Isaac David Arellano v. The State of Texas--Appeal from 108th District Court of Potter County (per curiam)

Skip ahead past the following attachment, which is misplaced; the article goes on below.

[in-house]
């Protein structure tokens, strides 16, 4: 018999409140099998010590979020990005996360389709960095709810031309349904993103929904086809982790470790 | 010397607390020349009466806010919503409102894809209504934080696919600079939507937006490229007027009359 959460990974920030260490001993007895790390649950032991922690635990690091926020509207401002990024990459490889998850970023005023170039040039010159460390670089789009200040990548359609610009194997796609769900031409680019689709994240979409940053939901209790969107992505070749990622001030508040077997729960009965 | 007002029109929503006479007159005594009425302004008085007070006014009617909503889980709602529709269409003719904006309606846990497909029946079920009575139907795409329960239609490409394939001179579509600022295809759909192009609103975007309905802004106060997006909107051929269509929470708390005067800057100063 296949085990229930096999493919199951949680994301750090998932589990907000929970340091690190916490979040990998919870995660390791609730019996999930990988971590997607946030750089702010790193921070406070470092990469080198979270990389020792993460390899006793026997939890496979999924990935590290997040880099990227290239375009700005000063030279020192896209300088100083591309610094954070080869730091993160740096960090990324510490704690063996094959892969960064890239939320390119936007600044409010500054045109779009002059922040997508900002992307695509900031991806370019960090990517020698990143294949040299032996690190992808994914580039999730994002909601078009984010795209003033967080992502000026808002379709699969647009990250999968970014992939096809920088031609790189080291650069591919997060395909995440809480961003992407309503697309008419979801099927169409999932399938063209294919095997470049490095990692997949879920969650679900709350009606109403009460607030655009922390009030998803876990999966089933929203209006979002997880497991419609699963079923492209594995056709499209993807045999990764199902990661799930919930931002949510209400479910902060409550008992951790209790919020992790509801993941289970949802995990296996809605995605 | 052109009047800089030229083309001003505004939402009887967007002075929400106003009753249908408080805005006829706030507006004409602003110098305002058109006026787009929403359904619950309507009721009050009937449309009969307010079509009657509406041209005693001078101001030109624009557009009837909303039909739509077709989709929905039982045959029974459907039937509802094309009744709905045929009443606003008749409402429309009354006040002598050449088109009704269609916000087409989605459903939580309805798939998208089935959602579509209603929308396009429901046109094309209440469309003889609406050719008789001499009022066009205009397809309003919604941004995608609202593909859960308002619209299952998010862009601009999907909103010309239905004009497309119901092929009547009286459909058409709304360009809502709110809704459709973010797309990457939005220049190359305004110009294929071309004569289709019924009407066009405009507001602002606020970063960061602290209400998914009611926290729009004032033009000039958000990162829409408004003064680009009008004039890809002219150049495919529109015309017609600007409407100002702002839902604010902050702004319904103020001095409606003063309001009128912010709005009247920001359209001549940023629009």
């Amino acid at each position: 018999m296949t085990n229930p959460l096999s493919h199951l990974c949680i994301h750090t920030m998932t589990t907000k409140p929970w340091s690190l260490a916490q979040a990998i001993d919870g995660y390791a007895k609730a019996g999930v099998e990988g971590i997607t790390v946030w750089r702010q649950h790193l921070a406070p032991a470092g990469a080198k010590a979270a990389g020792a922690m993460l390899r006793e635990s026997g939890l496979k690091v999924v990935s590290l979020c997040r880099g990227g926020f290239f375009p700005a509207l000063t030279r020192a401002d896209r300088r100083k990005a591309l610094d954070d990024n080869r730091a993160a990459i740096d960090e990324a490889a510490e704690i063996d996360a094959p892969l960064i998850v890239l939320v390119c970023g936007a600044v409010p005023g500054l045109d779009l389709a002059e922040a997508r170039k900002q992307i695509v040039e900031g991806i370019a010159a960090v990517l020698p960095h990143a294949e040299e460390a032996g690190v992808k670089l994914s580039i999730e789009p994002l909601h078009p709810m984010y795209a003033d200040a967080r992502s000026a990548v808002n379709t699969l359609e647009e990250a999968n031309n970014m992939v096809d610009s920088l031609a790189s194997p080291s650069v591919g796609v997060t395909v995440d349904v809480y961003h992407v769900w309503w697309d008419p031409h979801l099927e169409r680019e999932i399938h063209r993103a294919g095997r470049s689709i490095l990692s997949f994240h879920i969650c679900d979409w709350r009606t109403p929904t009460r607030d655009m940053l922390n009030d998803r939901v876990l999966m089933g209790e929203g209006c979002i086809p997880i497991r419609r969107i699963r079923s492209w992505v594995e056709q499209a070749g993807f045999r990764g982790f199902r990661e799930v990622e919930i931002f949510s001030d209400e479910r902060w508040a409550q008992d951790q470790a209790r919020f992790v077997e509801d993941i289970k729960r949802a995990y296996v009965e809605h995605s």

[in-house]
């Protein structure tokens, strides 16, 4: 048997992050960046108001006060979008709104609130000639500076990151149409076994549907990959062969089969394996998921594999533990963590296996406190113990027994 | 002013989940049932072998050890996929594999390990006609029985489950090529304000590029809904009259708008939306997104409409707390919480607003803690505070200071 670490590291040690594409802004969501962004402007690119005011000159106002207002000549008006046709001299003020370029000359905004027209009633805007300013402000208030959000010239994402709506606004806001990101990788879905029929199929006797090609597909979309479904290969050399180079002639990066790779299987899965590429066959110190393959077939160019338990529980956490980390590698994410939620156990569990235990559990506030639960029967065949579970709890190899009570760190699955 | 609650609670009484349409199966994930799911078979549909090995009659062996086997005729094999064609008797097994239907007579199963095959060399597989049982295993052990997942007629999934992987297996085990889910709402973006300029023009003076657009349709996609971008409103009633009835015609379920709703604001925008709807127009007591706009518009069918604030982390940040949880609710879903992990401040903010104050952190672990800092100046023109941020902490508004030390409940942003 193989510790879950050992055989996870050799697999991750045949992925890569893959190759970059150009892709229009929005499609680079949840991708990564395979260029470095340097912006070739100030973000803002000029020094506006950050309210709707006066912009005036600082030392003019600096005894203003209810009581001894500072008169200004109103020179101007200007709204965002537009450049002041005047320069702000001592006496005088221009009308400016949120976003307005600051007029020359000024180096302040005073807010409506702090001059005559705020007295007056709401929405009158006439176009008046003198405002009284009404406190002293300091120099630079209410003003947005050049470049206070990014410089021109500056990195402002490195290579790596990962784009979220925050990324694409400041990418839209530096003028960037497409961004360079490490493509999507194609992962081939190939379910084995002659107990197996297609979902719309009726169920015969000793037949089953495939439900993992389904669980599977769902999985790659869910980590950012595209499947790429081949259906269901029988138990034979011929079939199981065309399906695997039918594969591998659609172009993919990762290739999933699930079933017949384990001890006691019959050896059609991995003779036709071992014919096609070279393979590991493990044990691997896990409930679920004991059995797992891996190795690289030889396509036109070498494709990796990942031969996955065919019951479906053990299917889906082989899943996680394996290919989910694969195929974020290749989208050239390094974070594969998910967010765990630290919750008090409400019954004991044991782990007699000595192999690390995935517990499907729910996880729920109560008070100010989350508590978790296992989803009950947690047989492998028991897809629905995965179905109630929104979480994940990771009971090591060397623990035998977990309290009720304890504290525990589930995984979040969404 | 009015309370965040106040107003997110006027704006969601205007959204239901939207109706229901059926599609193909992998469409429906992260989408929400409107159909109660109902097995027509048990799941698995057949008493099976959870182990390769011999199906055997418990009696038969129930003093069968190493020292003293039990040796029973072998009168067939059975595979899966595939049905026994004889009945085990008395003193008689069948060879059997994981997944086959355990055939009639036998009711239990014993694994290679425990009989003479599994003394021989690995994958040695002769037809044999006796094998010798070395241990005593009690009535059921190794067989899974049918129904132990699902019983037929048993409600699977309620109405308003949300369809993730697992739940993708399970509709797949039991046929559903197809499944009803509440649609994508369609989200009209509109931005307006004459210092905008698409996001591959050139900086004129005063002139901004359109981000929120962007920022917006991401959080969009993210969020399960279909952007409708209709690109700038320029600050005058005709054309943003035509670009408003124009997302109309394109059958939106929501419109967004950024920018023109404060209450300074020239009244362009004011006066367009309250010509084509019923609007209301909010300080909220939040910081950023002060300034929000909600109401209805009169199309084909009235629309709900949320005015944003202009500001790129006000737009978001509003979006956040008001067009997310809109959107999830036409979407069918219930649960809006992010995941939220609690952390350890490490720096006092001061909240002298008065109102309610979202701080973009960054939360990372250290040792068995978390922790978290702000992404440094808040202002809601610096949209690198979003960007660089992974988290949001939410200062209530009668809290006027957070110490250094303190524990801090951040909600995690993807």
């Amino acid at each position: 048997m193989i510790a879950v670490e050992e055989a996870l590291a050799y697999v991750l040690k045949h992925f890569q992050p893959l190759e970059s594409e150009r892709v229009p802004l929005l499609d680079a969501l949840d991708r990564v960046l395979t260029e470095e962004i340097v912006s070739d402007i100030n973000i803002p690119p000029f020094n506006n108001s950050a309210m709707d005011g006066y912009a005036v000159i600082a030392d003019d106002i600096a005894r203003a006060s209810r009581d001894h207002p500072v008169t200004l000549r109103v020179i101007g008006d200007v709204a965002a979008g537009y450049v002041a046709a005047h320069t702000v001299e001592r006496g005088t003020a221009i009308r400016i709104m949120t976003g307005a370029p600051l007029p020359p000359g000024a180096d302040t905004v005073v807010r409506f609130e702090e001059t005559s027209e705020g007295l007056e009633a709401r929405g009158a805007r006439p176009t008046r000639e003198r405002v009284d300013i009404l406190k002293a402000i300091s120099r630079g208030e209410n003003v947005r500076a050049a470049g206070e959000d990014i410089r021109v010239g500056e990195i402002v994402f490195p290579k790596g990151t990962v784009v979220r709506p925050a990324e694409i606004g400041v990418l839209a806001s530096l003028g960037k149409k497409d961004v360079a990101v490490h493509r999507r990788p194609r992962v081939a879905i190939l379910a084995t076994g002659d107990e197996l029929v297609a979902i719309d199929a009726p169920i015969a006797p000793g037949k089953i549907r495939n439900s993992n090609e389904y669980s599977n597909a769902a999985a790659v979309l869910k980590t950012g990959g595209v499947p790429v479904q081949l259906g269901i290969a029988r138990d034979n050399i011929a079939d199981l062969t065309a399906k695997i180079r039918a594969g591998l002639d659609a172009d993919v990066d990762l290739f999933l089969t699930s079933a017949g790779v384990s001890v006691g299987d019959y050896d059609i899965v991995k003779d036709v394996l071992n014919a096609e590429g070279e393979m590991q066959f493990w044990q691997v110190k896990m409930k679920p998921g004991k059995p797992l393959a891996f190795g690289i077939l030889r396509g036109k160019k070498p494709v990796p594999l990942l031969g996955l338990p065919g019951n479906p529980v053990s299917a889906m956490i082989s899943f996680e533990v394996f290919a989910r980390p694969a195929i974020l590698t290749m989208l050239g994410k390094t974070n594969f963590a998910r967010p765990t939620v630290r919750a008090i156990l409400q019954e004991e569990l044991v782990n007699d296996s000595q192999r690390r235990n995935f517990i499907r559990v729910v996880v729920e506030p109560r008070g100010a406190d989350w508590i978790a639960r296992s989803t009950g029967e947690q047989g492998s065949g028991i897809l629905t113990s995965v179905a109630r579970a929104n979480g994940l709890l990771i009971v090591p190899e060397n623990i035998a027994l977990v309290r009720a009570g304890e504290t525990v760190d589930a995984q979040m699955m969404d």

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NO. 07-11-0387-CR IN THE COURT OF APPEALS FOR THE SEVENTH DISTRICT OF TEXAS AT AMARILLO PANEL C AUGUST 15, 2012 _____________________________ ISAAC DAVID ARELLANO, Appellant v. THE STATE OF TEXAS, Appellee _____________________________ FROM THE 108TH DISTRICT COURT OF POTTER COUNTY; NO. 63,129-E; HONORABLE DOUGLAS WOODBURN, PRESIDING _____________________________ Memorandum Opinion _____________________________ Before QUINN, C.J., and HANCOCK and PIRTLE, JJ. Appellant Isaac David Arellano appeals his conviction of aggravated assault with a deadly weapon. He contends in three issues that 1) the evidence was legally and factually insufficient to sustain the conviction, and 2) the trial court improperly excluded a witness testimony. We affirm the judgment. Background On the night of January 23, 2011, around 2:30 a.m., Hugh Potts and his girlfriend Diana Doyle were watching a video in their bedroom along with Doyle s sister and boyfriend. Appellant, who lived down the street and whose mother was a longtime friend of Doyle s, knocked on the door. Potts let appellant in the house. Although Potts did not see it initially, appellant was carrying a large knife. Potts returned to the bedroom with appellant, who appeared intoxicated and waved the knife around. Appellant then went into the living room with the other people. Doyle s sister became upset, and she and her boyfriend went into the bedroom to get Potts. He grabbed some bear spray and returned to the living room where appellant was poking holes in a large welding machine box. Potts told appellant to cease what he was doing, and Potts sat down on the couch. Appellant then slammed the blade of the knife down on Potts leg, cutting it. Potts sprayed appellant with the bear spray, and appellant left with the knife. Potts and his girlfriend went to the emergency room where he had sixteen stitches to sew up the cut. Sufficiency of the Evidence Appellant challenges the legal and factual sufficiency of the evidence to show that he used a deadly weapon that in the manner and means of its intended use was capable of causing death or serious bodily injury. We review challenges to the legal and factual sufficiency of the evidence under one standard as discussed in Brooks v. State, 323 S.W.3d 893 (Tex. Crim. App. 2010). One of the definitions of a deadly weapon is anything that in the manner of its use or intended use is capable of causing death or serious bodily injury. TEX. PENAL CODE ANN. §1.07(a)(17)(B) (West Supp. 2011). Serious bodily injury is injury that creates a substantial risk of death or that causes death, serious permanent disfigurement or protracted loss or impairment of the function of any bodily member or 2 organ. Id. §1.07(a)(46). The State need not prove that serious bodily injury was actually incurred by the victim but only that the intended use was capable of causing such injury. Tucker v. State, 274 S.W.3d 688, 691 (Tex. Crim. App. 2008). A knife may be established as a deadly weapon by a description of the knife s size, shape and sharpness, the manner in which it was used, the words spoken by the assailant, the physical proximity between the victim and the knife, and the nature of the wounds caused. Rivera v. State, 271 S.W.3d 301, 304 (Tex. App. San Antonio 2008, no pet.); Lowe v. State, 211 S.W.3d 821, 827-28 (Tex. App. Texarkana 2006, pet. ref d). Expert testimony on the subject is not required. Tucker v. State, 274 S.W.3d at 692; Davidson v. State, 602 S.W.2d 272, 273 (Tex. Crim. App. 1980). The weapon was never located and so was not admitted into evidence at trial. However, Potts described the knife as a machete with a blade and handle of about two and a half feet and a pointed tip. It appeared to him to be very sharp, and he stated that appellant made a pretty good slam with it on Potts shin and brought the blade down from above his head. Doyle also described the knife as a machete. Additionally, there was testimony that, prior to injuring Potts, appellant was waving the knife around, poking and kicking at a box, being argumentative, stating he would take anything out of that house he wanted to, acting tough, and stating no one disrespects me. Potts estimated his laceration to be about an inch deep and three inches long, and it required sixteen stitches to close. Photographs of the wound appear in the record. This is some evidence from which a jury could have inferred that appellant s intended use of the knife could have severed an artery or nerve, placing Potts life or 3 use of his leg in jeopardy. See Tucker v. State, 274 S.W.3d at 692. Appellant s first two issues are overruled. Exclusion of Witness Testimony After the close of evidence, appellant sought to have his mother Irma Arellano testify to rebut the testimony of Doyle. Irma claimed to have run into Doyle at a convenience store five or six days previously, and that Doyle told her that she did not really know what had happened that night because she was in another room and they were drunk. Moreover, the testimony was offered after both the State and defense had rested. Appellant moved the court to reopen testimony to proffer Irma s comments. The trial court originally granted the motion and permitted her to testify. However, the State eventually objected to the evidence because its admission would allegedly violate the rule. The trial court sustained the objection and directed the jurors to disregard what Irma said. Appellant now contends that he was denied due process and the opportunity to confront witnesses. So too does he assert that the rule is inapplicable. We overrule the issue for several reasons. First, the allegations of due process and the right to confront were not mentioned below. Given this, neither ground was preserved for review. Briggs v. State, 789 S.W.2d 918, 924 (Tex. App. 1990). As for application of the rule, we need not consider the contention. This is so because decisions to admit or exclude evidence are reviewed under the standard of abused discretion. Burden v. State, 55 S.W.3d 608, 615 (Tex. Crim. App. 2001). When that standard is applicable, the trial court s decision may be upheld (as opposed to reversed) on grounds unmentioned below. Ruffin v. State, 270 S.W.3d 586, 597 (Tex. 4 Crim. App. 2008). And, there is one unmentioned ground that warranted exclusion of Irma s testimony. Appellant sought to impeach Doyle s credibility via a prior inconsistent statement she allegedly made to Irma. He acknowledges as much in his appellate brief. Yet, before extrinsic evidence of such statement may be allowed, the witness must be told the contents of such statement and the time and place and the person to whom it was made, and must be afforded an opportunity to explain or deny such statement. TEX. R. EVID. 613(a). That predicate was not satisfied here. Thus, the trial court did not err by excluding attempts to impeach via extrinsic evidence of a prior inconsistent statement. Having overruled each issue, we affirmed the trial court s judgment. Per Curiam Do not publish. 5